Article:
• Thomas had a long life incorporating the Desmond Rebellions and the Ulster Rebellion.
  • He was at Tilbury in 1588 in a senior capacity in preparation for the Spanish Armada and was at Whitehall a year later. He was held in high repute and made Knight of the Garter in 1588 and Earl Marshal of England in 1591.
  • In 1600 he was taken as a hostage of the O’Moores for two months and may have come under the influence of Fr. Archer.
  • He died aged 83 on 22 November 1614 and is buried in St Canice’s Cathedral, Kilkenny.
Walter Butler, 11th Earl of Ormond, 17th Chief Butler, 4th Earl of Ossory (1559–1633) [Walter of the Beads]
  • Walter was a son of Sir John Butler of Kilcash and a nephew of the 10th Earl.
  • He married Helen (or Ellen) Butler, daughter of the 2nd Viscount Mountgarret.
  • They had three sons and nine daughters.
  • He was a devout Catholic, unlike his conformist uncle.
  • His claim to the family estates was blocked by James I. The latter orchestrated the marriage of Black Tom’s daughter and heiress Elizabeth to a Scottish favourite Richard Preston. This gave Preston the title Earl of Desmond, and awarded his wife most of the Ormond estate, thus depriving Walter of his inheritance.
  • Walter refused to submit and was imprisoned for eight years in the Fleet, London. He was released 1625.
  • His eldest son, Thomas, Viscount Thurles, was an important Roman Catholic and married Elizabeth Poyntz (Lady Helen), daughter of Sir John Poyntz of Gloucester, against Walters wishes. Thomas drowned at sea in 1619.
  • Thomas’s nine-year-old son, James, became the heir to the titles.
  • Plans were made for a marriage between James and Elizabeth, only daughter of the Prestons, to resolve the inheritance issue. They were married on Christmas Day 1629.
  • Walter’s life was dogged with disputes and he died on 24 February 1633 at Carrick-on-Suir.

17th Century

The 17th Century saw the Butler family rise in the peerage from Earls to Dukes.

James Butler, 12th Earl of Ormond, 1st Marques, 1st Duke of Ormond (1610–1688)

  • As a boy, James was made a royal ward and was educated a Protestant (as his father had drowned, and his grandfather was imprisoned).
  • In 1629 he married his cousin Elizabeth Preston (1615-1684), daughter of Elizabeth Butler and Richard Preston, Baron Dingwall, Earl of Desmond. This marriage resolved the difficulties of inheritance which had beset the Butler/Ormond inheritance. They had eight sons and two daughters, of which five survived into adulthood:
  • Thomas, Earl of Ossory-(1634–80) [The Gallant Ossory]
  • Richard, 1st Earl of Arran (1638–86)
  • John, Earl of Gowran (1643–76)
  • Mary, Duchess of Devonshire (1653–1687)
  • Elizabeth, Countess of Chesterfield (1640–1665)
  • In 1633, James was created Earl on the death of his grandfather Walter.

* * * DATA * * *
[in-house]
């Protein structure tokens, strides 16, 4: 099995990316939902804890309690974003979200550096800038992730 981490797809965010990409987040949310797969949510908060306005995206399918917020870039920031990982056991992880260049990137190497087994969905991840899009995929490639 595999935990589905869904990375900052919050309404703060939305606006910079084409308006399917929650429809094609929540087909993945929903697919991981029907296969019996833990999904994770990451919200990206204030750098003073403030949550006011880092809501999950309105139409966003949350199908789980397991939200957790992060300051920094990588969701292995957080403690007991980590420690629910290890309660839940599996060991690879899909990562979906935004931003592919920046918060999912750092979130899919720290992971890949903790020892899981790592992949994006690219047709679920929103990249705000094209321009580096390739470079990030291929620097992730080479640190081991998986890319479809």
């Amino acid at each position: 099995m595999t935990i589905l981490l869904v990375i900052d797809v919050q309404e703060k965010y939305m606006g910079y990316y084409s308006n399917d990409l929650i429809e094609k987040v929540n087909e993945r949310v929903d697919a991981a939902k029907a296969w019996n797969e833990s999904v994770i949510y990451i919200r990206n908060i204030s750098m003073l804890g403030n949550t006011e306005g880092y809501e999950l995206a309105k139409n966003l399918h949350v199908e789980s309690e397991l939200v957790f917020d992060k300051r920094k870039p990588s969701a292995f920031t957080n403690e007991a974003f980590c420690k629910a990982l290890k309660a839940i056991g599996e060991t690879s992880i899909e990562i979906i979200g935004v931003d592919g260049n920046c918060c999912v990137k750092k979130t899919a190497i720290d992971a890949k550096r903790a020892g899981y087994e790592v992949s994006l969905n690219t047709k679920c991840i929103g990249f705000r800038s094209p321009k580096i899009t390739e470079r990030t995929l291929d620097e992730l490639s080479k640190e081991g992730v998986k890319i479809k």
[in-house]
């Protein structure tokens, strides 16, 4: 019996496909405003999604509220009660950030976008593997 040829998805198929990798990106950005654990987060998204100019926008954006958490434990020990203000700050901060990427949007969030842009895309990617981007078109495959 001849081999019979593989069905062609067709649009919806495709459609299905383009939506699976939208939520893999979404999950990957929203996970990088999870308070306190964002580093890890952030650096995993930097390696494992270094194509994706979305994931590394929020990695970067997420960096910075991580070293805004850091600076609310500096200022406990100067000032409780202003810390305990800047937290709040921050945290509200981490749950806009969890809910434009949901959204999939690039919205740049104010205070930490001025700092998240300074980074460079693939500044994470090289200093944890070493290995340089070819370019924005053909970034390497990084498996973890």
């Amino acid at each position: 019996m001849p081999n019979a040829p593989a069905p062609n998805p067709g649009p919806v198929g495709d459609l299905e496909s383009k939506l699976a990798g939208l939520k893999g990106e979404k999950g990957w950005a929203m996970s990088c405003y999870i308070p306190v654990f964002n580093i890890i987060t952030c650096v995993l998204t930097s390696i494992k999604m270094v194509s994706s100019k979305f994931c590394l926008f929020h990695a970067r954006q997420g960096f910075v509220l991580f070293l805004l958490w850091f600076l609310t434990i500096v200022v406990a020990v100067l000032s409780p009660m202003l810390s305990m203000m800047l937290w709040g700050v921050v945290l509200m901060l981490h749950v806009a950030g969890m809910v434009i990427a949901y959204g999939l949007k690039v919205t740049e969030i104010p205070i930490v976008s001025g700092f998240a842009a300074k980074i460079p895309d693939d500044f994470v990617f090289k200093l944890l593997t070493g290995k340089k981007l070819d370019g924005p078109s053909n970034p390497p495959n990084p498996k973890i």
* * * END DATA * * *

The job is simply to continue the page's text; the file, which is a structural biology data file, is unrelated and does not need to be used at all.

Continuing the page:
• He was created Marquess of Ormonde in 1652.
  • James was a supporter of the Monarchy during the Cromwellian crisis. He lived in exile with the future Charles II.
  • After the Restoration of the monarchy in 1660, James:
  • was created both an English and Irish Duke;
  • accepted the Knighthood of the Garter;
  • held peerages in England, Ireland and Scotland; and
  • was made Privy Councillor of all three countries.
  • In 1669 he was made Lord Lieutenant of Ireland and Chancellor of Dublin University and Oxford University.
  • He procured the incorporation of a College of Physicians in Dublin and founded the Royal Hospital at Kilmainham (1670s/80s).
  • The last decade of James’ life was marked by tragedy; all three of his sons and his wife died during that time.
  • He died in 1688 at his residence in Kingston Lacy, Dorset and was buried in Westminster Abbey.
Elizabeth, Duchess of Ormond and suo jure Lady Dingwall (1615–1684)

  • Elizabeth was the only daughter of Elizabeth Butler and Richard Preston and was the heiress of Thomas Butler 10th Earl of Ormond.
  • When the tenth earl died in 1614, a dispute over the Ormond estate was settled by James so that it was divided between the eleventh earl and the Dingwalls. By the influence of George Villiers, subsequently duke of Buckingham, Dingwall was made Baron Dunmore and earl of Desmond in 1619.
  • Through this award, Elizabeth Preston became heir to much of the Ormond estate and to the title Lady Dingwall on her parents’ deaths in 1628.
  • There had earlier been plans for her to marry George Fielding, Buckingham’s nephew, but she showed a preference for her cousin, James Butler, Viscount Thurles (1610–1688), also a grandchild of the tenth earl, and heir to the title.
  • In 1630 the couple went to live at Carrick-on-Suir, Co. Tipperary and Elizabeth became Countess on her husband’s succession in 1633.
  • Between 1632 and 1646 she gave birth to eight sons and two daughters, five of whom survived to adulthood:
  • Thomas Ossory(1634-80) (the Gallant Ossory)
  • Richard, 1st Earl of Arran (1638-86)
  • John, Earl of Gowran (1643-76)
  • Mary, Duchess of Devonshire (1653-1687)
  • Elizabeth, Countess of Chesterfield (1640-1665)
  • Elizabeth is author of the largest body of extant correspondence of any woman from 17th century Ireland.
  • The family was living at Carrick when the 1641 rebellion broke out. The earl went to Dublin to command the army and Elizabeth and her children moved to Kilkenny Castle, the Ormond seat but also the confederate capital.